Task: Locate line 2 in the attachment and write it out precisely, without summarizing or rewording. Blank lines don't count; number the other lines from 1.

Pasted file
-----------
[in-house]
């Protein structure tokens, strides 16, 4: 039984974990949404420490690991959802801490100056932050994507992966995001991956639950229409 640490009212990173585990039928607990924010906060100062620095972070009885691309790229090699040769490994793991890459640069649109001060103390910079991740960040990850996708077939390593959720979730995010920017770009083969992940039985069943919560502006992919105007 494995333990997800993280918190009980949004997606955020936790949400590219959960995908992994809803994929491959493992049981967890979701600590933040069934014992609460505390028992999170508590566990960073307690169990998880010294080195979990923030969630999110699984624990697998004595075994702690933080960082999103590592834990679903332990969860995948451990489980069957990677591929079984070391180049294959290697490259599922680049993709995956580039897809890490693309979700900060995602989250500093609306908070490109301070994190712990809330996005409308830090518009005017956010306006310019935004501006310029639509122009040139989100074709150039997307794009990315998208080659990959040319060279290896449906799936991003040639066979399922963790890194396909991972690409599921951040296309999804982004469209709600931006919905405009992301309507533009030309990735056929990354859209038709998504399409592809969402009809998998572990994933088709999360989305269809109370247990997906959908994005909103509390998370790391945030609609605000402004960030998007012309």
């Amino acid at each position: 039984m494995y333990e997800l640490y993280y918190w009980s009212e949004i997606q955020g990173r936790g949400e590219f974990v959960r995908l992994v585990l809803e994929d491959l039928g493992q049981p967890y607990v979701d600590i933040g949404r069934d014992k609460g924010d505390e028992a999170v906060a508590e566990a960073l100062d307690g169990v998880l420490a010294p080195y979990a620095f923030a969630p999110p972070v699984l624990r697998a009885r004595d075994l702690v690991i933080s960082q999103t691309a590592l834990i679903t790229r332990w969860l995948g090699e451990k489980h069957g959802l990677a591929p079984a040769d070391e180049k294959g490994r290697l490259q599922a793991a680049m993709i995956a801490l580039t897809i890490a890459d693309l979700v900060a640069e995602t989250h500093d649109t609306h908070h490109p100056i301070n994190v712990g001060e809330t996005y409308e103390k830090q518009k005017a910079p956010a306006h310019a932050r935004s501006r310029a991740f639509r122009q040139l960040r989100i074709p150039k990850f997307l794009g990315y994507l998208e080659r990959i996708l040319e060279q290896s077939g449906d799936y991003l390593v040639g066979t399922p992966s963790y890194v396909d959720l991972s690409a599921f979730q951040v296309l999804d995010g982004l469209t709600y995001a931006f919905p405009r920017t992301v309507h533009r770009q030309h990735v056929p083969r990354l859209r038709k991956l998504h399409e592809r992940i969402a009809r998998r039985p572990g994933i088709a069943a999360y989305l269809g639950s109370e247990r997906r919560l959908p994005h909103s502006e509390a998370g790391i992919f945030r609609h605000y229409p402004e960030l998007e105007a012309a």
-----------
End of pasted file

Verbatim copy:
């Protein structure tokens, strides 16, 4: 039984974990949404420490690991959802801490100056932050994507992966995001991956639950229409 640490009212990173585990039928607990924010906060100062620095972070009885691309790229090699040769490994793991890459640069649109001060103390910079991740960040990850996708077939390593959720979730995010920017770009083969992940039985069943919560502006992919105007 494995333990997800993280918190009980949004997606955020936790949400590219959960995908992994809803994929491959493992049981967890979701600590933040069934014992609460505390028992999170508590566990960073307690169990998880010294080195979990923030969630999110699984624990697998004595075994702690933080960082999103590592834990679903332990969860995948451990489980069957990677591929079984070391180049294959290697490259599922680049993709995956580039897809890490693309979700900060995602989250500093609306908070490109301070994190712990809330996005409308830090518009005017956010306006310019935004501006310029639509122009040139989100074709150039997307794009990315998208080659990959040319060279290896449906799936991003040639066979399922963790890194396909991972690409599921951040296309999804982004469209709600931006919905405009992301309507533009030309990735056929990354859209038709998504399409592809969402009809998998572990994933088709999360989305269809109370247990997906959908994005909103509390998370790391945030609609605000402004960030998007012309």